“This,” he continues, “is a punishment with hope, a punishment with a horizon. Let me say once again: problems are there and will be there, but the horizon is bigger than the problems. Hope goes beyond all problems.”

The Holy Father also thanked the founders, directors, faculty and staff of the Ezeiza university centre, and asked the students to remember him in their prayers.

Below, the full video in the original Spanish

 

(from Vatican Radio)



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Pope sends video message to Church in Peru



(Vatican Radio) Pope Francis has sent a video message to Catholics in Peru, ahead of his planned pastoral visit there next January. The short video message was published on the website of the archdiocese of Lima by Archbishop Juan Luis Cipriani Thorne.

Listen to our report: 

In the message Pope Francis talks about the wealth of human resources that characterize the past and present of the Church in the South American nation. Peru has many great saints, he says, who have contributed to the building up of the Church, helping it to move from fragmentation to unity.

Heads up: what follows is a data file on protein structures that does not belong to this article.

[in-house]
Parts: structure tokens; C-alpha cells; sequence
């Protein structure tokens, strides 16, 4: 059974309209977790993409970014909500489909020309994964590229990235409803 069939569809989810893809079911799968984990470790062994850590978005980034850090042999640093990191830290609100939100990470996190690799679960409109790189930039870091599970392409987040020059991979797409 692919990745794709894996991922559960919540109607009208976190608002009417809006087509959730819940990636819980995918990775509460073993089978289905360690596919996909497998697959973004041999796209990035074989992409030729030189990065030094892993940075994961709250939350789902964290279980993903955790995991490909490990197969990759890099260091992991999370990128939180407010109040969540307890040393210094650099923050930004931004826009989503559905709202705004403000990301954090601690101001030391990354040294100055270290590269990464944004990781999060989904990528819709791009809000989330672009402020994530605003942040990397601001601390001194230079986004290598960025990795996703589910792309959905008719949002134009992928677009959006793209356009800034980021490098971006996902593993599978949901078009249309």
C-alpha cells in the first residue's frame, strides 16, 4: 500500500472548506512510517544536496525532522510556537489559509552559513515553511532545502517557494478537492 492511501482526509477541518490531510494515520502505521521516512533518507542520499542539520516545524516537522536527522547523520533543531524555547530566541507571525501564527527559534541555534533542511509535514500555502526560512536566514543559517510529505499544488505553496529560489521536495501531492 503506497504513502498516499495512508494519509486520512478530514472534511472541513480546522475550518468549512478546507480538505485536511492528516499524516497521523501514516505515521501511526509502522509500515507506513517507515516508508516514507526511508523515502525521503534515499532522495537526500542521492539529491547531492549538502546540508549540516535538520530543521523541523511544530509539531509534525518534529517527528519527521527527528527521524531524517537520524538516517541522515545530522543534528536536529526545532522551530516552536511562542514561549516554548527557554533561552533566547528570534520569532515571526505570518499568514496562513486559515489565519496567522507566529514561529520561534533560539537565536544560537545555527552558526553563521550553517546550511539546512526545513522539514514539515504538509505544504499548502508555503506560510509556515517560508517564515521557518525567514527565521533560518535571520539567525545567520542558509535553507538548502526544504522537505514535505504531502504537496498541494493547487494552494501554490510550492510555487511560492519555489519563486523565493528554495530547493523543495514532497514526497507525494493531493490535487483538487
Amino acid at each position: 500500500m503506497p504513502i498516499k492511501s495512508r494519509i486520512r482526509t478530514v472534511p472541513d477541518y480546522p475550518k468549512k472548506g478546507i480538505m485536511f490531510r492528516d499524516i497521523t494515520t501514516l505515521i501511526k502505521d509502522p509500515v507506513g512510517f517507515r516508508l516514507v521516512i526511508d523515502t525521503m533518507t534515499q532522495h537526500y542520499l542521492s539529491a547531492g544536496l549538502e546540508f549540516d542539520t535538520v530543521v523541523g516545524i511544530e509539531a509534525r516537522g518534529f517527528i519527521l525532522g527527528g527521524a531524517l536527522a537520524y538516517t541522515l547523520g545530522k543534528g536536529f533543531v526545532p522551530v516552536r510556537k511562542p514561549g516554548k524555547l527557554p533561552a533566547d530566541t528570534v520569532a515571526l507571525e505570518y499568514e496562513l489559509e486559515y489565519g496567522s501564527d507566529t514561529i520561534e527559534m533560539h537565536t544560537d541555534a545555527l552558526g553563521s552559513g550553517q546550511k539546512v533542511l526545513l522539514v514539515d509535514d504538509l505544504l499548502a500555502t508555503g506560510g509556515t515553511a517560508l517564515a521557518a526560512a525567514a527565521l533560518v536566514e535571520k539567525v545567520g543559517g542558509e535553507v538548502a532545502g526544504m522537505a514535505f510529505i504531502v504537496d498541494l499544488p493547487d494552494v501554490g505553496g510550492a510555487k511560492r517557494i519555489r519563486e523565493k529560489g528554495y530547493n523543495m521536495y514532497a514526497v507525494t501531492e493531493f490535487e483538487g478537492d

Saints work for unity

A saint, the pope continues, is someone who always work to create unity, just as Jesus did, and a saint must always follow in his footsteps.

In the video the pope invites all Peruvians to follow on this path and to work for unity, looking to the future with hope, rather than with bitterness or skepticism. A Christian always looks ahead with hope, he concludes, because he or she always hopes to see the realization of what the Lord has promised.

Pope to visit Chile and Peru

Pope Francis is scheduled to travel to Chile and Peru from January 15th to 21st, visiting the Peruvian cities of Puerto Maldonado and Trujillo, as well as the capital Lima.

(from Vatican Radio)